This week’s New Yorker has a gripping article by Andrew Solomon on Newtown shooter Adam Lanza, based primarily on interviews with his father, Peter. To me, the first thing to pop out is that his diagnosis – Asperger’s disorder – doesn’t make any sense.
Here’s the key part: “Adam Lanza was never typical. Born in 1992, he didn’t speak until he was three, and he always understood many more words than he could muster.”
Well, if he didn’t speak until he was three, he didn’t have Asperger’s. Straight from my hefty copy of DSM-IV, retrieved from the box in the garage: “In contrast to Autistic Disorder, there are no clinically significant delays in language (e.g., single words are used by age 2 years, communicative phrases are used by age 3 years).”
Now you tell me, but assuming his own father has his personal history right, Adam as an infant did have clinically significant delays in language. So if he had an ASD, it had to be autistic disorder or PDD-NOS. Since this quickly turns into alphabet soup, here's a footnote from our book The Age of Autism – Mercury, Medicine, and a Man-made Epidemic:
“’Pervasive developmental disorders’ is the diagnostic category often referred to as autism spectrum disorders. The three main categories of pervasive development disorder (PDD) include autistic disorder, PDD-NOS (not otherwise specified), and Asperger’s syndrome. A diagnosis of PDD-NOS is similar to but less severe than autistic disorder and includes language and communication delays, unlike Asperger’s.”
So my question is, how on earth did Adam Lanza get an Asperger’s diagnosis? Yes, in some ways he was functional, although he had the full panoply of seriously autistic traits – “such hypersensitivity to physical touch that tags had to be removed from his clothing. … A doctor diagnosed sensory integration disorder, and Adam underwent speech therapy and occupational therapy in kindergarten and first grade.” His shop teacher said he could hold a Bunsen burner to his wrist and not flinch.
He also had terrible OCD, a strange gait, massive inability to connect with other kids, failures in school and at home and in every other possible way. Terrors, meltdowns.
Solomon tells us that “when Adam was thirteen, Peter and Nancy took him to Paul J. Fox, a psychiatrist, who gave a diagnosis of Asperger’s syndrome. … Peter and Nancy finally knew what they were up against,” Solomon writes. ‘It was communicated as ‘Adam, this is good news. This is why you feel this way, and now we can do something about it,’ Peter recalled. But Adam would not accept the diagnosis.”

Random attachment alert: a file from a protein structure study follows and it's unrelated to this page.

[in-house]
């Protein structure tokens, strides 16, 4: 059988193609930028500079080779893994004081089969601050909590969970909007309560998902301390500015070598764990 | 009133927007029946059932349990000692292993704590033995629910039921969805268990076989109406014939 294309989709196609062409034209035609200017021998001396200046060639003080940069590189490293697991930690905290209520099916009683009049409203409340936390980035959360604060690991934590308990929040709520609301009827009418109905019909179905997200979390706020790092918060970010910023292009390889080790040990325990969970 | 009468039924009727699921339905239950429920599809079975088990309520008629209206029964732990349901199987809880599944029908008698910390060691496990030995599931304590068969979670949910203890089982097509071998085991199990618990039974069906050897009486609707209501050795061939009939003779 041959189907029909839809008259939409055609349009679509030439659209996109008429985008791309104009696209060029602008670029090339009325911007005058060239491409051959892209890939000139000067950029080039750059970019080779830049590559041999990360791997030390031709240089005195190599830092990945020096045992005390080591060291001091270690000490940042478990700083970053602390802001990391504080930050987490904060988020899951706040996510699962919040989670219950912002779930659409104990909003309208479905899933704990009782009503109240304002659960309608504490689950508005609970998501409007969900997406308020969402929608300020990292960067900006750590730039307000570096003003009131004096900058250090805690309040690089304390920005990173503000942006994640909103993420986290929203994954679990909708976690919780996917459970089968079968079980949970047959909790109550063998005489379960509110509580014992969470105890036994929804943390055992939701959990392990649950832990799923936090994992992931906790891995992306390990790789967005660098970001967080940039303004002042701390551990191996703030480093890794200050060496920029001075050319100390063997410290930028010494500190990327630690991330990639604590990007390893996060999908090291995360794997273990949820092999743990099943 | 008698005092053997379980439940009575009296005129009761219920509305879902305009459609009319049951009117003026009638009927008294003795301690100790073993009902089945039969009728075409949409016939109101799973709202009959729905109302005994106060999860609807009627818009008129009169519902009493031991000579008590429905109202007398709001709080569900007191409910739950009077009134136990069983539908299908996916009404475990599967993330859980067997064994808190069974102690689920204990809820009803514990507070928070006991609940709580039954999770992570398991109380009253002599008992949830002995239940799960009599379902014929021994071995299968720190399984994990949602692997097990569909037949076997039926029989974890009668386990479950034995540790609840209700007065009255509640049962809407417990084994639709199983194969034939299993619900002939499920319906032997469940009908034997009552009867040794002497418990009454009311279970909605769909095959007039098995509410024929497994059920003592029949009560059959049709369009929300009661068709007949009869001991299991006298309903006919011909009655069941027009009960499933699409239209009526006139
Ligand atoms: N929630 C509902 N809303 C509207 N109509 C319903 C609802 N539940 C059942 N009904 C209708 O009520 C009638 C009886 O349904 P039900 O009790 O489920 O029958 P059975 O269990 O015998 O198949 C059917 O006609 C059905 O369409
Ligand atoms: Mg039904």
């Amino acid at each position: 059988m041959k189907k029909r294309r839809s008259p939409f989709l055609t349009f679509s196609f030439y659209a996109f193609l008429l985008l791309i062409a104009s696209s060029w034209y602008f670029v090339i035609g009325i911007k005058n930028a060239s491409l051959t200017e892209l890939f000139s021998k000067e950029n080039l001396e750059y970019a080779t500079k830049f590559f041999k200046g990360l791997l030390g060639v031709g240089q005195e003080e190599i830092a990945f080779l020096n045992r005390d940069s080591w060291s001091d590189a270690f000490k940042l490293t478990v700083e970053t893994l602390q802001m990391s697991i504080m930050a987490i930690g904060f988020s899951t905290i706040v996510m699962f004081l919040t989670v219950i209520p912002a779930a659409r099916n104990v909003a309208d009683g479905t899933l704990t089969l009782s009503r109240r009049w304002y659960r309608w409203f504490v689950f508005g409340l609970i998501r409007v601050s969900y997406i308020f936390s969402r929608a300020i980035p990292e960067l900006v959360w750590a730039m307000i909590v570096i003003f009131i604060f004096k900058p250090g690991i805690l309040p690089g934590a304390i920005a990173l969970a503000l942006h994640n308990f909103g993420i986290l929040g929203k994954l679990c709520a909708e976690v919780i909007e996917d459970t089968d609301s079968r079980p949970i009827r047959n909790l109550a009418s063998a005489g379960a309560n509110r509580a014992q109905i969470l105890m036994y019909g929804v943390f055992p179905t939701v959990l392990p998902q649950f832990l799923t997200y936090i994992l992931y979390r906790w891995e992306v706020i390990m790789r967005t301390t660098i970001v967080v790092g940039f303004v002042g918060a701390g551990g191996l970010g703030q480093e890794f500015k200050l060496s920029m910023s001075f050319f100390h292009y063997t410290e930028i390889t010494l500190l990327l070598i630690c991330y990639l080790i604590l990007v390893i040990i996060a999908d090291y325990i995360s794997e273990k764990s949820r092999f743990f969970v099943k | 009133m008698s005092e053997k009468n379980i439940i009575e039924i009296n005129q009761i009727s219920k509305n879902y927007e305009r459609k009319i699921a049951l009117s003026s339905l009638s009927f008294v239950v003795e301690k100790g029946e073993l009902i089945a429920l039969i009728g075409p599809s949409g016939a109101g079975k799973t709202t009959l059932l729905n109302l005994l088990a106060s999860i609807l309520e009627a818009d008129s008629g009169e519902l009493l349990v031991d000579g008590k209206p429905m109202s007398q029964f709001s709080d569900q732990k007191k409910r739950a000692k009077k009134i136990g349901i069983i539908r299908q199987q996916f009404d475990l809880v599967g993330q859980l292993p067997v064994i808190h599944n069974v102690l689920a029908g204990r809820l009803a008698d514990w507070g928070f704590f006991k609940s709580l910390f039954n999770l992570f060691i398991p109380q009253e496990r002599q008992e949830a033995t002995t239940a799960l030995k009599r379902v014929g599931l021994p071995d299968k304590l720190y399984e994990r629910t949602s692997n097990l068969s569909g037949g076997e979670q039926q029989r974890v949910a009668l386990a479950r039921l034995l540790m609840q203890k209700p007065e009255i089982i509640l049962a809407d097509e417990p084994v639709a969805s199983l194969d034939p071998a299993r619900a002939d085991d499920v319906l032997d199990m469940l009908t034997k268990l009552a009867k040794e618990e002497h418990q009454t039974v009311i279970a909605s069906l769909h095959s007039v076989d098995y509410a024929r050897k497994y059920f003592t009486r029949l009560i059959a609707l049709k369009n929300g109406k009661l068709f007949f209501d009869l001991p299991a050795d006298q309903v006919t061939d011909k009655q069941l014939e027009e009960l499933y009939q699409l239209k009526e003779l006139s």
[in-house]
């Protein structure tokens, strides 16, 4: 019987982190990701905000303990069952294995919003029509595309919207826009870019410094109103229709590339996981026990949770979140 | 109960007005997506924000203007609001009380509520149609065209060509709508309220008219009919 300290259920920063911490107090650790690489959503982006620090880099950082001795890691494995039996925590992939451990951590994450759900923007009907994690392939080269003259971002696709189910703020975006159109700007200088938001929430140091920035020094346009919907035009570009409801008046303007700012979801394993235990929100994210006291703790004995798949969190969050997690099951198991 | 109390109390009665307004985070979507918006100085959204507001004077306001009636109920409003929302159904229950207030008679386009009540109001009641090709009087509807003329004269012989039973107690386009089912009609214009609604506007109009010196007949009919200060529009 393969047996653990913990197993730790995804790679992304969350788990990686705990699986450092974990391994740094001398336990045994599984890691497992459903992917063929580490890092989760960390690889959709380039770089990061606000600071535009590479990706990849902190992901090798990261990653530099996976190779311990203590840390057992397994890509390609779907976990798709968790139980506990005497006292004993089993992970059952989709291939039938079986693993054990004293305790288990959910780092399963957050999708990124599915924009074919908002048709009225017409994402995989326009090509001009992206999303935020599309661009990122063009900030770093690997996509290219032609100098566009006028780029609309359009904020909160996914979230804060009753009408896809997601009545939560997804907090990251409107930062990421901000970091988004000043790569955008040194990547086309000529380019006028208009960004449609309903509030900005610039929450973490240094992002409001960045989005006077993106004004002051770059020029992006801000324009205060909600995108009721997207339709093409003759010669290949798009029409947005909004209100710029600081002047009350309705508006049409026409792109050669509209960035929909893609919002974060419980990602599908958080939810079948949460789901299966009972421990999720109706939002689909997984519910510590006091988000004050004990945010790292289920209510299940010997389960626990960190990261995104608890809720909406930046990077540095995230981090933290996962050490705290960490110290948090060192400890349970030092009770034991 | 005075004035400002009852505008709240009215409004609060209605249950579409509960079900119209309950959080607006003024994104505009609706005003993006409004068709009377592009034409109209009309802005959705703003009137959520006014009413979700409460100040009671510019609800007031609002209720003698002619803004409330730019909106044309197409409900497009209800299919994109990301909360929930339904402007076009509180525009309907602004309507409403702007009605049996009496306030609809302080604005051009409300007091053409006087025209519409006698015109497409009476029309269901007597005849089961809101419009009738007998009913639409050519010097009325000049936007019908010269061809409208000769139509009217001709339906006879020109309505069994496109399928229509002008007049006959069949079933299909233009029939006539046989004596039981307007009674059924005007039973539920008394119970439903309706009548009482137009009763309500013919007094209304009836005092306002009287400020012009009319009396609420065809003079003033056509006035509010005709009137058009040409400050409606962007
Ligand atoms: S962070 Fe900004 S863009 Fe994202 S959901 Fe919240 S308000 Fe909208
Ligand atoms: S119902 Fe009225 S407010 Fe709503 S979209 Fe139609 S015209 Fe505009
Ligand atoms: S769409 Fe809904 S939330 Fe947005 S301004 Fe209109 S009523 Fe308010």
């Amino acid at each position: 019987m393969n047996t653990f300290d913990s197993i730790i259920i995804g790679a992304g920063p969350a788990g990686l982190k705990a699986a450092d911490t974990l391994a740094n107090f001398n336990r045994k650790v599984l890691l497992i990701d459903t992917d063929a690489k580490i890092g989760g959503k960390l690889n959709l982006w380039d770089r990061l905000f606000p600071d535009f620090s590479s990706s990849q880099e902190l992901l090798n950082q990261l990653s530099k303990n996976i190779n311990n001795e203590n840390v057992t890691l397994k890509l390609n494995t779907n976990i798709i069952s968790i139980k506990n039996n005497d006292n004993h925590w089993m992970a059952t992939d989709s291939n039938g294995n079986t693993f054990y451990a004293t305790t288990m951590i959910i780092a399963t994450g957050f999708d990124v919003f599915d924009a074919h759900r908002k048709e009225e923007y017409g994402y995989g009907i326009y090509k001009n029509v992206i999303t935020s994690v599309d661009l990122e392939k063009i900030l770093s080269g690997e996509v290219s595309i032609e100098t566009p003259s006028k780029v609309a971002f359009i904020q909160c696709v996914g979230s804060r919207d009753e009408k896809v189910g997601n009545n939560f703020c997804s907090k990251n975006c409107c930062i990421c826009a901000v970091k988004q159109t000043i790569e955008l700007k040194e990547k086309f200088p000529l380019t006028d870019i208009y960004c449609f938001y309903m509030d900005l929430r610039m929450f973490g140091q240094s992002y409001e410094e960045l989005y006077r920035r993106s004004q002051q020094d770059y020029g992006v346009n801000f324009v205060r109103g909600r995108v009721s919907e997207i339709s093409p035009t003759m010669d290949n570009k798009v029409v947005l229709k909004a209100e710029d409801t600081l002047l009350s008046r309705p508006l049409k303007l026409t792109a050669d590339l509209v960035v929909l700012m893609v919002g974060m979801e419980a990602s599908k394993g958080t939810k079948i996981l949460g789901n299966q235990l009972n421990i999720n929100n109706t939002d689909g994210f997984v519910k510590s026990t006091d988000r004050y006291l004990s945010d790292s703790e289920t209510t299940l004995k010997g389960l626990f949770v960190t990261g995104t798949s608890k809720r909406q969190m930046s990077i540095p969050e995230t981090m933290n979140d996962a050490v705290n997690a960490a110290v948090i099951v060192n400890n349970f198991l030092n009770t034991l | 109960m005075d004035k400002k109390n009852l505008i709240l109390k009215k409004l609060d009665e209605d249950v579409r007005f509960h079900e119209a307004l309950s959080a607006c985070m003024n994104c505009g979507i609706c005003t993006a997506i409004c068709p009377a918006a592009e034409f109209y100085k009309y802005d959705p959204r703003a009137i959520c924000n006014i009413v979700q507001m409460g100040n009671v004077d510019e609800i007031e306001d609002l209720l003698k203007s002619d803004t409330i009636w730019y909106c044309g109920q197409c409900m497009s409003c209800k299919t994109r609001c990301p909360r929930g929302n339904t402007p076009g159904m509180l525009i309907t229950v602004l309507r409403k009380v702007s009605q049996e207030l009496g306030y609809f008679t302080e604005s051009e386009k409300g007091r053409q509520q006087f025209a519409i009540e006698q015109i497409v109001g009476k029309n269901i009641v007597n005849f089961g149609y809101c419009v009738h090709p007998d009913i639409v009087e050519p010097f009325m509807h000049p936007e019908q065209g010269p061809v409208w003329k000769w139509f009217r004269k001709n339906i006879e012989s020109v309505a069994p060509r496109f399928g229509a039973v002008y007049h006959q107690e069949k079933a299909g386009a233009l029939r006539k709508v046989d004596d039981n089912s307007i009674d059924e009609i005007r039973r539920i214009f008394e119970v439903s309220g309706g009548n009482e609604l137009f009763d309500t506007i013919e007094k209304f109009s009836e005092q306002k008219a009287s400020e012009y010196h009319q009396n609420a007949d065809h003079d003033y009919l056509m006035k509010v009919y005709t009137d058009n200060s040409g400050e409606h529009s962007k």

Well, it was the wrong diagnosis, was it not? Asperger’s and its weird-but-smart stereotype was manifestly not what they were up against. At 14, his parents took him to Yale’s Child Study Center for further diagnosis. “The psychiatrist who assessed Adam, Robert King, recorded that he was a ‘pale, gaunt, awkward young adolescent standing rigidly with downcast gaze and declining to shake hands.’ He also noted that Adam ‘had relatively little spontaneous speech but responded in a flat tone with little inflection and almost mechanical prosody.”
I find it kind of amazing that in an upper middle class, educated household seeking psychiatric evaluation in the New York metroplex, and at Yale, this elementary misdiagnosis is the result. (Of course, this was the result when upper middle class, educated parents first brought similar children to Leo Kanner at John’s Hopkins in the 1930s).
Kids like Adam Lanza are sick (I'll leave the question of evil to the ethicists and theologians), and the question is why so many are so sick, in such similar and new ways that they suggest a common environmental etiology.
This week in the Washington, D.C., area where I live, police provided insight into another young killer in the Adam Lanza mold. Darius Marcus Aguilar, 19, shot two people at a mall in Columbia, Md., and would have killed a lot more if they had been children trapped in classrooms rather than adults running in a mall. His Internet tracks, like Lanza’s, showed a fascination with guns – in fact, he was trying to enact a replay of Columbine.
“At the same time,” the Washington Post reported, “he sought out clues to mental illness and joined a chat room filled with people contemplating suicide in their search for a way out.”
He apparently was hearing voices. “He knew he was sick,” the police chief said. So did Adam Lanza. No wonder he didn’t accept his “good news” diagnosis. Neither should we.
Dan Olmsted is Editor of Age of Autism.